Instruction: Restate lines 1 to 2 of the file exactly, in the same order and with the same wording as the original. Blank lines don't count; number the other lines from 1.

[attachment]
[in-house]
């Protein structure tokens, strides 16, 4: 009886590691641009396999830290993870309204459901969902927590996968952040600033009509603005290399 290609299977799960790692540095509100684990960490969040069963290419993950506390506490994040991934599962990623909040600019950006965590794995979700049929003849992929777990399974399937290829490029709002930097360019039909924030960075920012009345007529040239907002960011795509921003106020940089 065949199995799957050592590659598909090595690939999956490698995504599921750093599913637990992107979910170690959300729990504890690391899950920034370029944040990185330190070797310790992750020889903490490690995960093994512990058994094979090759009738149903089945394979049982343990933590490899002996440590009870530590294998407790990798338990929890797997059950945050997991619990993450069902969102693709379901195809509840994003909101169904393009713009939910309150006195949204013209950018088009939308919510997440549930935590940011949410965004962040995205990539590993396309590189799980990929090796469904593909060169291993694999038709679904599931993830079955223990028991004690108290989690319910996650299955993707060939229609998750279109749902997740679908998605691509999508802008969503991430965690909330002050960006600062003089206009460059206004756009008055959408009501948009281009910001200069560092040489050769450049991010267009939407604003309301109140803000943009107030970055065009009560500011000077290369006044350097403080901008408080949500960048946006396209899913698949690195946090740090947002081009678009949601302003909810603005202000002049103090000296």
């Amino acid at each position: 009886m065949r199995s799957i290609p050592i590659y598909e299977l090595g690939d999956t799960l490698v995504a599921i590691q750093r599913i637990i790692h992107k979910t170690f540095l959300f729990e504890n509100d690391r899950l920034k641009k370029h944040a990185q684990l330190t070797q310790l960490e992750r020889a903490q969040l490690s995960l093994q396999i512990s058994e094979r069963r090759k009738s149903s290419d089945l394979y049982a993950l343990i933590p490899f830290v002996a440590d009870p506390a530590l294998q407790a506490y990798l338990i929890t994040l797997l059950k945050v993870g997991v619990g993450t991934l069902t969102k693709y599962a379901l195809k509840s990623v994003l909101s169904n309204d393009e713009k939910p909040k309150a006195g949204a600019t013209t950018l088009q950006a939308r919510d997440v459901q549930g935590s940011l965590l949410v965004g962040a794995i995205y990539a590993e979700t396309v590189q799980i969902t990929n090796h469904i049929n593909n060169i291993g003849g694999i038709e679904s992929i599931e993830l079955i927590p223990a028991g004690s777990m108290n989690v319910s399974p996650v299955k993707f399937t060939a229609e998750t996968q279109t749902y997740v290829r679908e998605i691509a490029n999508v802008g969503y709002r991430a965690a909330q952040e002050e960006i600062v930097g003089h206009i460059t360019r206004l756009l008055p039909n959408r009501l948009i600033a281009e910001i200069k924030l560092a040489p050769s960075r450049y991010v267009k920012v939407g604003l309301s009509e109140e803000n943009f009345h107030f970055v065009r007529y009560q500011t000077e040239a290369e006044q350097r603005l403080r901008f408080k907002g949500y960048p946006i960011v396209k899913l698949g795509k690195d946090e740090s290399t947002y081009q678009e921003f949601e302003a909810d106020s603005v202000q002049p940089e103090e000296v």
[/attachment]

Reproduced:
[in-house]
């Protein structure tokens, strides 16, 4: 009886590691641009396999830290993870309204459901969902927590996968952040600033009509603005290399 290609299977799960790692540095509100684990960490969040069963290419993950506390506490994040991934599962990623909040600019950006965590794995979700049929003849992929777990399974399937290829490029709002930097360019039909924030960075920012009345007529040239907002960011795509921003106020940089 065949199995799957050592590659598909090595690939999956490698995504599921750093599913637990992107979910170690959300729990504890690391899950920034370029944040990185330190070797310790992750020889903490490690995960093994512990058994094979090759009738149903089945394979049982343990933590490899002996440590009870530590294998407790990798338990929890797997059950945050997991619990993450069902969102693709379901195809509840994003909101169904393009713009939910309150006195949204013209950018088009939308919510997440549930935590940011949410965004962040995205990539590993396309590189799980990929090796469904593909060169291993694999038709679904599931993830079955223990028991004690108290989690319910996650299955993707060939229609998750279109749902997740679908998605691509999508802008969503991430965690909330002050960006600062003089206009460059206004756009008055959408009501948009281009910001200069560092040489050769450049991010267009939407604003309301109140803000943009107030970055065009009560500011000077290369006044350097403080901008408080949500960048946006396209899913698949690195946090740090947002081009678009949601302003909810603005202000002049103090000296």